Renátó Bogár
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Better way to share content with client in Go

Better way to share content with client in Go

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Renátó Bogár
·May 8, 2022·

3 min read

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When sharing information from your server to the client, there are many ways to do it in Go. Lets imagine a scenario when you make a server side rendered website. When you enter the page, all the static contents those are required for the given path of the application, are downloaded. For example these contents can be an HTML file, a CSS file, a Js file etc.

Now imagine a scenario when you want to share data from you server which has significally larger size. For example a video. Depending on the quality and the length of it, a video can easily be very large: hundred or thousands of MB. According the my previous post you can write your own handlers for a given path, so lets write one.

func (this *MyHandler) ServeHTTP(w http.ResponseWriter, req *http.Request) {
    path := "public" + req.URL.Path
    data, err := ioutil.ReadFile(string(path))
    if err == nil {
        var contentType string
        if strings.HasSuffix(path, ".css") {
            contentType = "text/css"
        } else if strings.HasSuffix(path, ".html") {
            contentType = "text/html"
        } else if strings.HasSuffix(path, ".js") {
            contentType = "application/javascript"
        } else if strings.HasSuffix(path, ".png") {
            contentType = "image/png"
        } else {
            contentType = "text/plain"
        }

        w.Header().Add("Content Type", contentType)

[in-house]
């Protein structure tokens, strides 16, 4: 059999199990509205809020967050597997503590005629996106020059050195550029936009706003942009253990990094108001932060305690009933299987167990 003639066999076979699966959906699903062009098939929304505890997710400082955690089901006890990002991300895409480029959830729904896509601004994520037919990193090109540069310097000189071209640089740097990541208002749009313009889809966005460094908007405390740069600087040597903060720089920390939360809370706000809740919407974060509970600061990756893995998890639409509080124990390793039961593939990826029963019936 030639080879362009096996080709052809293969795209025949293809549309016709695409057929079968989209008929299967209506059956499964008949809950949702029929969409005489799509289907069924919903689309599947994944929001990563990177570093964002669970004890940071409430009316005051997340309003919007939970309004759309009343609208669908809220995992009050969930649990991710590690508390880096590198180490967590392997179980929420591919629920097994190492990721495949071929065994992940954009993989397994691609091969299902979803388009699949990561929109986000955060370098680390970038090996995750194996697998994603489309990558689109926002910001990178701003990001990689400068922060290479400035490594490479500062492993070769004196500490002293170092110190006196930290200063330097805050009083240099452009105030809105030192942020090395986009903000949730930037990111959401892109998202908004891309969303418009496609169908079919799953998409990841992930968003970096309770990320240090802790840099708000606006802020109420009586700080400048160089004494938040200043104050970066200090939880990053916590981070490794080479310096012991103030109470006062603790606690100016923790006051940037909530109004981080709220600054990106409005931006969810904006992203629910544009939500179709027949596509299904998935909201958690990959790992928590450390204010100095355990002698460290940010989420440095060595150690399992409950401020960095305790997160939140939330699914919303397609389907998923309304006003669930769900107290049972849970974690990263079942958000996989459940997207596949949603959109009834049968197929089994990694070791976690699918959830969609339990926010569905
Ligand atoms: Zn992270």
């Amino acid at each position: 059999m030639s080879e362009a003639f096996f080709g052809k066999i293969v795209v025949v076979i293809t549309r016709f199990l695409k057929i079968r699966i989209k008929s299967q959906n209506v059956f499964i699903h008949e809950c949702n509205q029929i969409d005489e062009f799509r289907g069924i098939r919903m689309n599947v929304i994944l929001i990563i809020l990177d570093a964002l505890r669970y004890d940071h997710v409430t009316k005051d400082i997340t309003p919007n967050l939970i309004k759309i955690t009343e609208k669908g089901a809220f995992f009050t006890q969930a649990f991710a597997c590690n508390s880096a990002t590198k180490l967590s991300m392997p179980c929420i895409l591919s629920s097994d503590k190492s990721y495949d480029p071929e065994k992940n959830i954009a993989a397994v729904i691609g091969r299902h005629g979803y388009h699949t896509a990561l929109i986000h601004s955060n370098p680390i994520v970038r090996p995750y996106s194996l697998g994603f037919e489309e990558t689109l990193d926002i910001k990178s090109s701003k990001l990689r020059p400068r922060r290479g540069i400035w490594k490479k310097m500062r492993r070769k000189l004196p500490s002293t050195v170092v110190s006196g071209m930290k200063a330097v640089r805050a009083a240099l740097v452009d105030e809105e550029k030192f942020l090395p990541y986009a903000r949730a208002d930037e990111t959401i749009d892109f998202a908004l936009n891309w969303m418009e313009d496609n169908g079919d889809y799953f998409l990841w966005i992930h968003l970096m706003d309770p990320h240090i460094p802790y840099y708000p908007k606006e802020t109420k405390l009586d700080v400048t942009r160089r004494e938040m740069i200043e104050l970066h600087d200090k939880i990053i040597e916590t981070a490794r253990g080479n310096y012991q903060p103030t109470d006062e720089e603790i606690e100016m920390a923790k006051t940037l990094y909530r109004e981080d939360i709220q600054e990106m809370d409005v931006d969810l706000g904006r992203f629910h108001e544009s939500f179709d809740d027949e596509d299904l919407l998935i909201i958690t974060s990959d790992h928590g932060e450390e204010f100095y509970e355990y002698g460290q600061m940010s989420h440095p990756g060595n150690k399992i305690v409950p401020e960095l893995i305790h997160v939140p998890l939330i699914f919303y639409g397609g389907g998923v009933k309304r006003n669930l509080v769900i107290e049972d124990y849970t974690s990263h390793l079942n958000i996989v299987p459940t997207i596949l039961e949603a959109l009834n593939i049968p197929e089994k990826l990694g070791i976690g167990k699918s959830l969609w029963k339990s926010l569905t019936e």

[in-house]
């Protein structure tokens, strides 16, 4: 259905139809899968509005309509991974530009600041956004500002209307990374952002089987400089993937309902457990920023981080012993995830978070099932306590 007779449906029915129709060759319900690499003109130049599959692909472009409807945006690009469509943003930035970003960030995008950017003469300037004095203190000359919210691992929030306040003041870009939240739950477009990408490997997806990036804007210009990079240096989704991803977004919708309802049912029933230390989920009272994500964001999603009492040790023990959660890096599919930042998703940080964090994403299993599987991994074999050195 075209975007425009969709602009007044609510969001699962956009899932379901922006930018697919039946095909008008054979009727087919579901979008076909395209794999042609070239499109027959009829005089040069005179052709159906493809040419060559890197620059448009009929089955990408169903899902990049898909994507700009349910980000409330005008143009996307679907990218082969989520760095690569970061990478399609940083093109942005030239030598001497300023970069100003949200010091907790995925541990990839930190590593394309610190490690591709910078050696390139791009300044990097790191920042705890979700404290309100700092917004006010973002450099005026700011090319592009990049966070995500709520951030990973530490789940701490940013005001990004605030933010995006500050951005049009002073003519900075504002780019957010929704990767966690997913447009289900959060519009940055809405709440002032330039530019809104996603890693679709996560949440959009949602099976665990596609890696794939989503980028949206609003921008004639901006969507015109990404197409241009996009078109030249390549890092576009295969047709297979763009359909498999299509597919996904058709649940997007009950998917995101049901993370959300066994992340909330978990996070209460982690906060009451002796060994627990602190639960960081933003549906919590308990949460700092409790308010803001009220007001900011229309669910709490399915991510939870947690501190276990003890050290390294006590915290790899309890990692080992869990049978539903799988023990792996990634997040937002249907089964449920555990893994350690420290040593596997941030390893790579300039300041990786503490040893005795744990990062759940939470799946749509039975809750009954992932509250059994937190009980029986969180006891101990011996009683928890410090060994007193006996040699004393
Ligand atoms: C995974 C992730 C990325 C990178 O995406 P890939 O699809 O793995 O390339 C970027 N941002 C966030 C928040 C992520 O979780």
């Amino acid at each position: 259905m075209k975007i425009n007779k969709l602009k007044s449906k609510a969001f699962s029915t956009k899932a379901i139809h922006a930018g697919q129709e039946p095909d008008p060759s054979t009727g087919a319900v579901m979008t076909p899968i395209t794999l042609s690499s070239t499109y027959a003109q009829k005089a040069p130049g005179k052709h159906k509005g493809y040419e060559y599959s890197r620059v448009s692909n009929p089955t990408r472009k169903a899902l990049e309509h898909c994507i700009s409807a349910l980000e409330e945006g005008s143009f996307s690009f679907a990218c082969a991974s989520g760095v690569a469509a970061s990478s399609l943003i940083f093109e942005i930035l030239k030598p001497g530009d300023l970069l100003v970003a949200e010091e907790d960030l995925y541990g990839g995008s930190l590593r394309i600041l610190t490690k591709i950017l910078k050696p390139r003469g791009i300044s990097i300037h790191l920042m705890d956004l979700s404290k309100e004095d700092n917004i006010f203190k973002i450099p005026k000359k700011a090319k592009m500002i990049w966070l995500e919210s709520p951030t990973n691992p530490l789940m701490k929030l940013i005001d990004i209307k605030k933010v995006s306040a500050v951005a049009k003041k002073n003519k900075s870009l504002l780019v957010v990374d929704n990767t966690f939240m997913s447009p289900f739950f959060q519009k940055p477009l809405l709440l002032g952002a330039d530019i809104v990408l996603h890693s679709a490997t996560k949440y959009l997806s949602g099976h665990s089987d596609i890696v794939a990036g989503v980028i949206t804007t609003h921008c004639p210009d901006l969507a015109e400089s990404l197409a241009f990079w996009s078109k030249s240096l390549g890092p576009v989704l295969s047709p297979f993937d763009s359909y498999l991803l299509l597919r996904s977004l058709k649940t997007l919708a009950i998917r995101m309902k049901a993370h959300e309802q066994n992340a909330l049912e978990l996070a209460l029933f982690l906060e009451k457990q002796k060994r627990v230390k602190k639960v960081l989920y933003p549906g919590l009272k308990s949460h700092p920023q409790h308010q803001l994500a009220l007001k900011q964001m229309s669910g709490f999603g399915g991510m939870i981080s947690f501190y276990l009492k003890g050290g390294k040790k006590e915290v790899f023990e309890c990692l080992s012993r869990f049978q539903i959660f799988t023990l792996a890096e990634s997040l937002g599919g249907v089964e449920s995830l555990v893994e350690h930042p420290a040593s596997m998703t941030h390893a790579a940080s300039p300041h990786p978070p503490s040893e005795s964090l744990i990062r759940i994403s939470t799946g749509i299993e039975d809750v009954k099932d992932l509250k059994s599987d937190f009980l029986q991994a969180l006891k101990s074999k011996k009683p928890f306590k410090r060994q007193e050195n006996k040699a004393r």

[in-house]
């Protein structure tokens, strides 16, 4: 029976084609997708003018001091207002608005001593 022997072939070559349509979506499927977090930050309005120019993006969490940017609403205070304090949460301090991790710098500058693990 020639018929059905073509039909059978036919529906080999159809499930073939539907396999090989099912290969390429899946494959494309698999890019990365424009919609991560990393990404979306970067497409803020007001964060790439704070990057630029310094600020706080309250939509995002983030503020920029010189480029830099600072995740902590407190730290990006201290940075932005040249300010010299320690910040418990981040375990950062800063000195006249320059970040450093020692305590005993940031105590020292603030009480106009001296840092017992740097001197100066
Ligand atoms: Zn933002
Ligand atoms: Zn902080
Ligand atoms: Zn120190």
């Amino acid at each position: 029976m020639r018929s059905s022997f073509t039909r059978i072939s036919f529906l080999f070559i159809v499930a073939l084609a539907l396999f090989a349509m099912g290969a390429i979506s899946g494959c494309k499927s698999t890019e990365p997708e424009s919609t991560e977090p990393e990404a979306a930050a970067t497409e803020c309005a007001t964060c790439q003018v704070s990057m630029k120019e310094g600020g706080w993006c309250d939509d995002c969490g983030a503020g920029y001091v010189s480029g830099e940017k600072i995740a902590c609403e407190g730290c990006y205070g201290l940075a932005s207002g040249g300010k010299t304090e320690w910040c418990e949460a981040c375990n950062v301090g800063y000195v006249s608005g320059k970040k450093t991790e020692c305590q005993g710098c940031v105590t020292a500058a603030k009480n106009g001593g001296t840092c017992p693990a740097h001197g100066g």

w.Write(data)
    } else {
        w.WriteHeader(404)
        w.Write([]byte("404 - " + http.StatusText(404)))
    }
}

All this code snippet does is to provide different kind of contents to the client, depending on the URL path.

Now lets extend this function with an additional else if

else if strings.HasSuffix(path, ".mp4") { 
        contentType = "video/mp4"
}

In this case if the user enters the URL that matches a video name, it becomes playable on the client side.

It does work, but what is the problem with it ?

The problem is the following line:

data, err := ioutil.ReadFile(string(path))

What this line of code does, is it stores the data in the RAM. Now if you have a video that is like 500MB (which is not that long video in a good quality) it gets stored right in the RAM. Now this way you can not serve hundreds or thousands of requests that easily.

There are other solutions for problems like this, but I would like to mention the one I used. I changed ioutil package to another which is called bufio.

With bufio the function above looks like this.

func (this *MyHandler) ServeHTTP(w http.ResponseWriter, req *http.Request) {
    path := "public" + req.URL.Path
    f, err := os.Open(path)

    if err == nil {
        var bufferedReader = bufio.NewReader(f)

        var contentType string
        if strings.HasSuffix(path, ".css") {
            contentType = "text/css"
        } else if strings.HasSuffix(path, ".html") {
            contentType = "text/html"
        } else if strings.HasSuffix(path, ".js") {
            contentType = "application/javascript"
        } else if strings.HasSuffix(path, ".png") {
            contentType = "image/png"
        } else if strings.HasSuffix(path, ".mp4") { 
            contentType = "video/mp4"
        } else {
            contentType = "text/plain"
        }

        w.Header().Add("Content Type", contentType)
        bufferedReader.WriteTo(w)
    } else {
        w.WriteHeader(404)
        w.Write([]byte("404 - " + http.StatusText(404)))
    }
}

Using the function with this package, my RAM demand became a hundred time less, compared to using ioutil.

I hope this post will be useful you, thank you for reading!

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